Dwarf, Mountain or Hill:  +2 to Constancy, Diligence, and Valor/-2 to Generosity, Magnanimity, and Trust

Elf, High, Grey, or Valley: +2 to Diligence, Mercy, and Temperance/-2 to Constancy, Modesty, and Trust

Elf, Wood or Wild:  +2 to Diligence, Mercy, and Valor/-2 to Constancy, Magnanimity, and Trust*

* Wild elves suffer a -4 penalty to Trust

Gnomes, Deep:  +2 to Constancy, Diligence, and Prudence/-2 to Generosity,  Magnanimity, and Trust

Gnomes, Surface:  +2 to Mercy and Prudence/-2 to Magnanimity and Temperance

Halflings, All:  +2 to Generosity, Magnanimity, and Mercy/-2 to Diligence, Temperance, and Valor

Half-Orc:  +2 to Diligence and Valor/-2 to Magnanimity, Mercy, and Trust

Humans: While cultural modifiers could be used, I’d simply allow humans to add 2 to up to three traits and subtract 3 from an equal number of traits.



When making a trait  test (which will be explained in an upcoming post) to resist giving into a particular trait’s, the trait score assigns a modifier which works just like ability score modifiers.

Score             Modifier

1                       -5

2-3                    -4

4-5                    -3

6-7                   -2

8-9                   -1

10-11                +0

12-13                 +1

14-15                 +2

16-17                +3

18-19                +4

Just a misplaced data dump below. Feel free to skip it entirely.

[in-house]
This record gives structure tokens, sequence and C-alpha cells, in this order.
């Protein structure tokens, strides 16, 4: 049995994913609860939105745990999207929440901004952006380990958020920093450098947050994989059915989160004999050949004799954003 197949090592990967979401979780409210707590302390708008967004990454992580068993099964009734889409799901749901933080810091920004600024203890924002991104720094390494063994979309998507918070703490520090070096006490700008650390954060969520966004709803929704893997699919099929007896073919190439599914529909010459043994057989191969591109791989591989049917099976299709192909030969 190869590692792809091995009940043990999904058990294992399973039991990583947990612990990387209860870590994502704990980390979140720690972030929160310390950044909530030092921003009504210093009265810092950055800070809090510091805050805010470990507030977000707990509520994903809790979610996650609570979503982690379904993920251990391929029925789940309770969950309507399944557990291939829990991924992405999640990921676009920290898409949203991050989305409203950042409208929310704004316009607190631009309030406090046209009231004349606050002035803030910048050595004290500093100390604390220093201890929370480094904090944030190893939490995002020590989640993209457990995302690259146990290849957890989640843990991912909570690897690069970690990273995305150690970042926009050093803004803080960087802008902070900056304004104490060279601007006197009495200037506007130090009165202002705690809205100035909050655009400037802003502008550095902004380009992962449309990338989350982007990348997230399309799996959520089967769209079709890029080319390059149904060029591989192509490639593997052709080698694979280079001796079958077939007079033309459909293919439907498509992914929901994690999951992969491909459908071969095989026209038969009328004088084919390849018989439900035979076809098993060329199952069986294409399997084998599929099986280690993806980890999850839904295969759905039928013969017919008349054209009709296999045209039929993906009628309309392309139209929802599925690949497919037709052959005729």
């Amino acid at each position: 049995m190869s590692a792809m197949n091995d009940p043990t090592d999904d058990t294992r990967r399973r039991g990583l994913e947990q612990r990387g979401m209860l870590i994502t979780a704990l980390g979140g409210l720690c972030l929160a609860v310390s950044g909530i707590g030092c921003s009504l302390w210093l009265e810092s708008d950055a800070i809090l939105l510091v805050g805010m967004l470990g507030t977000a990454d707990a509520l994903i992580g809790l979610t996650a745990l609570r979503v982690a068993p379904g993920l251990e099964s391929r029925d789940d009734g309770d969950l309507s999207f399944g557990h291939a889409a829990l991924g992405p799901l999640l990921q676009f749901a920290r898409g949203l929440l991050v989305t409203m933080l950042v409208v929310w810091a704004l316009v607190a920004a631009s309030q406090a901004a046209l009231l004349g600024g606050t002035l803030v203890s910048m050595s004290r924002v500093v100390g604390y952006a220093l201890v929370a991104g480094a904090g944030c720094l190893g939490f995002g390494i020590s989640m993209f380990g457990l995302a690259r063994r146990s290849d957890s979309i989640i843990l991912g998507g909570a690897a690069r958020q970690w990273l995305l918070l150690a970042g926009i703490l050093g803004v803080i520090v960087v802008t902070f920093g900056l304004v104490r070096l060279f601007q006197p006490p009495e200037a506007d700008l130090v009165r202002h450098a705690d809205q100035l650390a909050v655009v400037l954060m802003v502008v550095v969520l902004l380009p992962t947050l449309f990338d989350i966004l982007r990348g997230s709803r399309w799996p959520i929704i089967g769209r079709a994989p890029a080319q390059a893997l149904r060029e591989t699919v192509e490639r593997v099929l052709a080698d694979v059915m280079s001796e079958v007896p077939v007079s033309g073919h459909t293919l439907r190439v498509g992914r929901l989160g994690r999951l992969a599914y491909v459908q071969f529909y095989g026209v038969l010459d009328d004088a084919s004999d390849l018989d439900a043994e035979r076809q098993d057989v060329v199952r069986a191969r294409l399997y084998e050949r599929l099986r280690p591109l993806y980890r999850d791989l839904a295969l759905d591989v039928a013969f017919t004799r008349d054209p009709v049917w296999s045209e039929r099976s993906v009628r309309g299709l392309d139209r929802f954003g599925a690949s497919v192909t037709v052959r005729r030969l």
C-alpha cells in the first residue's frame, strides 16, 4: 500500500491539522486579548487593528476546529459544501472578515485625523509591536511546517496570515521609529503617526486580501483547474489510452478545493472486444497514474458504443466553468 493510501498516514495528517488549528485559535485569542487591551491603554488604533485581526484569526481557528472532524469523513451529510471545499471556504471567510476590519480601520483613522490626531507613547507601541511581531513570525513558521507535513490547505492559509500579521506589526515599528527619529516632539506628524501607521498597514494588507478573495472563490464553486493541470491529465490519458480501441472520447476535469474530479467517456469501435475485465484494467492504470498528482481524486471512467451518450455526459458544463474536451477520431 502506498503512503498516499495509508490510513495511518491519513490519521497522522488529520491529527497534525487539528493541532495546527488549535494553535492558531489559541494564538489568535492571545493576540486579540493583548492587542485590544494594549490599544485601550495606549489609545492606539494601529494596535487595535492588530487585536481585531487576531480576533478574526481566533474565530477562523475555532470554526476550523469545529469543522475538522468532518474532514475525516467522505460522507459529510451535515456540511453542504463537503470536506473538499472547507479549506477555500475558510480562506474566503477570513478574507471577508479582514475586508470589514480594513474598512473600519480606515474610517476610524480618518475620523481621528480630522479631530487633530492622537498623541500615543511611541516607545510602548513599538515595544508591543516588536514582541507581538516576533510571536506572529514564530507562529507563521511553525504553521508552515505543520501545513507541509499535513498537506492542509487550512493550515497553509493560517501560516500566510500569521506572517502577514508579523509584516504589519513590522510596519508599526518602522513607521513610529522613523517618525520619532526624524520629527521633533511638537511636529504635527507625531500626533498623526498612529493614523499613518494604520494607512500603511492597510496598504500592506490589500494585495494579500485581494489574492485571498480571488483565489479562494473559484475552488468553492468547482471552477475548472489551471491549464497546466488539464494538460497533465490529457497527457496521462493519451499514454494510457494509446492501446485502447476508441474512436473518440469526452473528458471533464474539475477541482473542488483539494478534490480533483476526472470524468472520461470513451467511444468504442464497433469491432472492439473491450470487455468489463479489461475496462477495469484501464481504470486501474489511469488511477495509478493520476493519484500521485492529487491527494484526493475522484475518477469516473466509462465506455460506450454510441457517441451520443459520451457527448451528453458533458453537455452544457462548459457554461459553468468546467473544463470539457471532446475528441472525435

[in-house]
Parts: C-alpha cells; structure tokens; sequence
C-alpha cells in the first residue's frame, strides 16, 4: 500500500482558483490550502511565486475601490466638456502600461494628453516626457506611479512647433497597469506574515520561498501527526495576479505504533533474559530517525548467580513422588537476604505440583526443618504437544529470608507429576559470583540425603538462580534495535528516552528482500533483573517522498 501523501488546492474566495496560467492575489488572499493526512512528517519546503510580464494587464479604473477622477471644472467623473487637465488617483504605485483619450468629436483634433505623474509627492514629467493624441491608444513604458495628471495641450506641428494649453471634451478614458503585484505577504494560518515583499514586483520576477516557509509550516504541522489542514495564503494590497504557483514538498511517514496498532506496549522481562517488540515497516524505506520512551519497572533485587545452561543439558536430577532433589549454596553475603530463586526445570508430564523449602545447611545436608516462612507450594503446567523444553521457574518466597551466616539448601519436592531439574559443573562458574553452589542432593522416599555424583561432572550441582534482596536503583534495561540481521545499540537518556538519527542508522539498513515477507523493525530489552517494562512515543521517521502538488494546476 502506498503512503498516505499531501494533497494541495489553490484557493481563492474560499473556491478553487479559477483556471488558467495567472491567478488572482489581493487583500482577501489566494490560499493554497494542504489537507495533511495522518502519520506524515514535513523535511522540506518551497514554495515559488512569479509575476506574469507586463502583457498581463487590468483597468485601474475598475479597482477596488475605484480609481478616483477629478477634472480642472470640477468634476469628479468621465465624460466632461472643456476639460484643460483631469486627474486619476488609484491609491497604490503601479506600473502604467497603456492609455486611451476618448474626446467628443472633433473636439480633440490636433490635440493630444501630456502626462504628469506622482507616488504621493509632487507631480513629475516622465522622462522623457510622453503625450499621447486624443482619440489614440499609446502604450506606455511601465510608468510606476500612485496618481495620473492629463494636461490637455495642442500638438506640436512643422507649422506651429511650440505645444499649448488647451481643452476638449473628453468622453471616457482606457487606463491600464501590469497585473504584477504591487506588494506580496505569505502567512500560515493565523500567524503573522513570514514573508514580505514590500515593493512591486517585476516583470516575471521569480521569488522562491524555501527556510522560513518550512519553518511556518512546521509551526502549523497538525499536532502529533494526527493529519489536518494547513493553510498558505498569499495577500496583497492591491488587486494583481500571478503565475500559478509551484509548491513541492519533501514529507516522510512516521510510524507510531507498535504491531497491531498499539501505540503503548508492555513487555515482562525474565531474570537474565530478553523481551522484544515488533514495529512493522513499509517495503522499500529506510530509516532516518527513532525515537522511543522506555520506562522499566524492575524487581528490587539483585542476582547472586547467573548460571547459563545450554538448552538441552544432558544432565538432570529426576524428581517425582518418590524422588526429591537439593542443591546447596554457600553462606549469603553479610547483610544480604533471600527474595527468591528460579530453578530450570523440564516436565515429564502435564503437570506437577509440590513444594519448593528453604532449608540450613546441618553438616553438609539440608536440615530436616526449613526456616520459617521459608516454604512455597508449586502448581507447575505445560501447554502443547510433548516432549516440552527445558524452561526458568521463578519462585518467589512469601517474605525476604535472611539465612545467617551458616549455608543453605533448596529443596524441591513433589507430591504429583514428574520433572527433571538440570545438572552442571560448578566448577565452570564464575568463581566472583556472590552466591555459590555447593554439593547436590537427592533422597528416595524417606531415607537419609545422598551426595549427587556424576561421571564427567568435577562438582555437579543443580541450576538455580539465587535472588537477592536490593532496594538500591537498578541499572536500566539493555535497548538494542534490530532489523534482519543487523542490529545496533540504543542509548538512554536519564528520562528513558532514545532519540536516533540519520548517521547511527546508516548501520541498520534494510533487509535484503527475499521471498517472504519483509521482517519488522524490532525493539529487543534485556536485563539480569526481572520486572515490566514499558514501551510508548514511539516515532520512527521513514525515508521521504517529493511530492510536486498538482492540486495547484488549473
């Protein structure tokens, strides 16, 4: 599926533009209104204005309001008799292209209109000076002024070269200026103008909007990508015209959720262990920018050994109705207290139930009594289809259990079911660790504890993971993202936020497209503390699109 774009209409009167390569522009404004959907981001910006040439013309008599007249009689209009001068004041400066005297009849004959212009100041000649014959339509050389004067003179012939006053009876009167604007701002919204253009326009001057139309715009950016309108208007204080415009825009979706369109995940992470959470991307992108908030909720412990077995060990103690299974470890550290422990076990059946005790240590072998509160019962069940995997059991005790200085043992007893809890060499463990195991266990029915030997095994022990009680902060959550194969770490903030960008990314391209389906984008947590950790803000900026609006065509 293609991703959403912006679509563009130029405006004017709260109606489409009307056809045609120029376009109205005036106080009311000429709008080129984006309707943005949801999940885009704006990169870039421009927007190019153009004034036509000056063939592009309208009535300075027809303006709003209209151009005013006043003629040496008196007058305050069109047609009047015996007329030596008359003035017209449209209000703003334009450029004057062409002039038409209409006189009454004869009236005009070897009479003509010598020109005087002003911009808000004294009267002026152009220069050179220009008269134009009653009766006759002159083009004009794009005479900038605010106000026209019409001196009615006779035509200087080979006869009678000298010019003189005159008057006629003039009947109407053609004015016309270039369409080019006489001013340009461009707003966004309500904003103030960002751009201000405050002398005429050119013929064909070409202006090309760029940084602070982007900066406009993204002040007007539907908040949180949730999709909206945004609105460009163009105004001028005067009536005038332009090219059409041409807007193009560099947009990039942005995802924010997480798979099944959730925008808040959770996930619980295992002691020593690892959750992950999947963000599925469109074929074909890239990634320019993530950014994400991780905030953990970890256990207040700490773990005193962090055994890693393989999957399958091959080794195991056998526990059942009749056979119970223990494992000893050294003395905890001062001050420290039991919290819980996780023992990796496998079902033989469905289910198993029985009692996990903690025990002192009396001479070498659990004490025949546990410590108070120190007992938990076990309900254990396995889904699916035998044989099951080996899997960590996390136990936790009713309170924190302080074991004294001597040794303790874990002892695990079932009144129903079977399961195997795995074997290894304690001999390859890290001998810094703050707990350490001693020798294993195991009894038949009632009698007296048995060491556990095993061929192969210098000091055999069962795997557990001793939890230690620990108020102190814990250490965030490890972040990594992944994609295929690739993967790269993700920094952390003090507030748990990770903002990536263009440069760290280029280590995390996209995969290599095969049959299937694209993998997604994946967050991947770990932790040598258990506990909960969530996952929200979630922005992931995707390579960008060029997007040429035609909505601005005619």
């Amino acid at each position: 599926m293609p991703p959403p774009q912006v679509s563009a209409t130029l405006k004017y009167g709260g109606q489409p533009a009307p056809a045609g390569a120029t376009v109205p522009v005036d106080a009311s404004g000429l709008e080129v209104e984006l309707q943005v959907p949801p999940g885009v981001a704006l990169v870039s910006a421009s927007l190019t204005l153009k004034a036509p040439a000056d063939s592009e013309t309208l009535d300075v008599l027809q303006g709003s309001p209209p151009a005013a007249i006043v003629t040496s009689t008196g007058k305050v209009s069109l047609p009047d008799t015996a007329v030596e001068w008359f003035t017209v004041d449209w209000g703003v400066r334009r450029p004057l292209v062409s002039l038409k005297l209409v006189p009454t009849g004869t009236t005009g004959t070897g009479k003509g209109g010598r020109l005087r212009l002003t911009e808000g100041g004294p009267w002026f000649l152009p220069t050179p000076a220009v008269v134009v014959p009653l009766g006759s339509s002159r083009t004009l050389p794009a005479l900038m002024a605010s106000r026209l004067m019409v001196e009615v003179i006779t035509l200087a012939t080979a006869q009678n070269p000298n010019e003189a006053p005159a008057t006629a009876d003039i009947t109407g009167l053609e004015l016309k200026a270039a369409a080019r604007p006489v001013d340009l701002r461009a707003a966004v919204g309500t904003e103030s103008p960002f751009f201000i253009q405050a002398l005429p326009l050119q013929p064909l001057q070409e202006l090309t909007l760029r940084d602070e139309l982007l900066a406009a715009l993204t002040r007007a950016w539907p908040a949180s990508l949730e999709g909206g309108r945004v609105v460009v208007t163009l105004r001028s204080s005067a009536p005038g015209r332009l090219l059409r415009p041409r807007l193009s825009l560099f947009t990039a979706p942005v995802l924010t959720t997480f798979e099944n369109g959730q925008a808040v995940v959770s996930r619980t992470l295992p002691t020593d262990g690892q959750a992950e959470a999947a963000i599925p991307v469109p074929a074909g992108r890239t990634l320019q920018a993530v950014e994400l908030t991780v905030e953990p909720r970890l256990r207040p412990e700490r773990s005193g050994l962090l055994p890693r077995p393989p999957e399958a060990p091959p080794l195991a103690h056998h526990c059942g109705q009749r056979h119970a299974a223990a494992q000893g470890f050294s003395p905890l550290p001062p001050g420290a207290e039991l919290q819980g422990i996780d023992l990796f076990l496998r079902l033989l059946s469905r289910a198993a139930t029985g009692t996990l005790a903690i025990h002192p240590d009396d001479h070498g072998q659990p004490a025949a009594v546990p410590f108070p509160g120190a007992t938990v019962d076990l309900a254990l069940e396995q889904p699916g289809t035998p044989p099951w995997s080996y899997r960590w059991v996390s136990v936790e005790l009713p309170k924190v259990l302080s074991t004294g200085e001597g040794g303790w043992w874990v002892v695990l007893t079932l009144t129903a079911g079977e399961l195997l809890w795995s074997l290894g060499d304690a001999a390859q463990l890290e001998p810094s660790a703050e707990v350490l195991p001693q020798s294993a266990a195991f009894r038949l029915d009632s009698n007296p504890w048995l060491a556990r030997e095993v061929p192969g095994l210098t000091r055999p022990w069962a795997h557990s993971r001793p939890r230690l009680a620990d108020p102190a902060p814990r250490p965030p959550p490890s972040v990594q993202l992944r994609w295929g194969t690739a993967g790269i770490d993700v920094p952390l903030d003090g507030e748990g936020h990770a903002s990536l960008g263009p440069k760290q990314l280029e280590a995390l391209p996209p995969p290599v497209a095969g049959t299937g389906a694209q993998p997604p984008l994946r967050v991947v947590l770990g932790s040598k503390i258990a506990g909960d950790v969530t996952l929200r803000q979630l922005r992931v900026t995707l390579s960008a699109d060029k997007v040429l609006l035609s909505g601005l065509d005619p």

20-21                +5

22-23                +6

24-25                +7

26-27                +8

28-29                +9

30                    +10


Law/Chaos Axis


Lawful:  Trait modifiers for these traits total +8 or more.

Neutral:  Trait modifiers for these traits total -7 through +7.

Chaotic:  Traits modifiers total -8 or less.

Good/Evil Axis


Good:  Trait modifiers for these traits total +18 or more.

Neutral: Trait modifiers for these traits total -17 through +17.

Evil:  Traits modifiers total -18 or less.

dragon with hoard

Mad Max Fury Road has got me thinking…

Not that I’ll get a game up and running (I get to run my D&D game all too rarely as it is), but I enjoyed Fury Road and it got me thinking about post-apocalyptic RPGs.  In thinking of which are best suited to a Mad Max theme, the top contenders (in no particular order) are:

Barbarians of the Aftermath which is a Barbarians of Lemuria expansion.  I’m about to start playing in a BoL game and, when I’ve played it in the past, I really dug its rules-lite approach and flexibility.

Atomic Highway is probably the best fit for a Road Warrior themed-game.  In fact I seems like the game was built with the Mad Max movies in mind.  A few years ago I toyed with starting up a AH game but, as things often do, the game didn’t come to fruition.  Even better, the PDF is free!

Gamma World is a little too gonzo for a Mad Max-themed game but I had to include it out of nostalgia.  Sadly my favorite version of Gamma World, the 1992 version penned by Bruce Nesmith and James Ward, is hard to come by for a reasonable price.  Mutant Future, on the other hand, is available for free… though it’s closer to earlier iterations of GW (which isn’t a terrible thing!).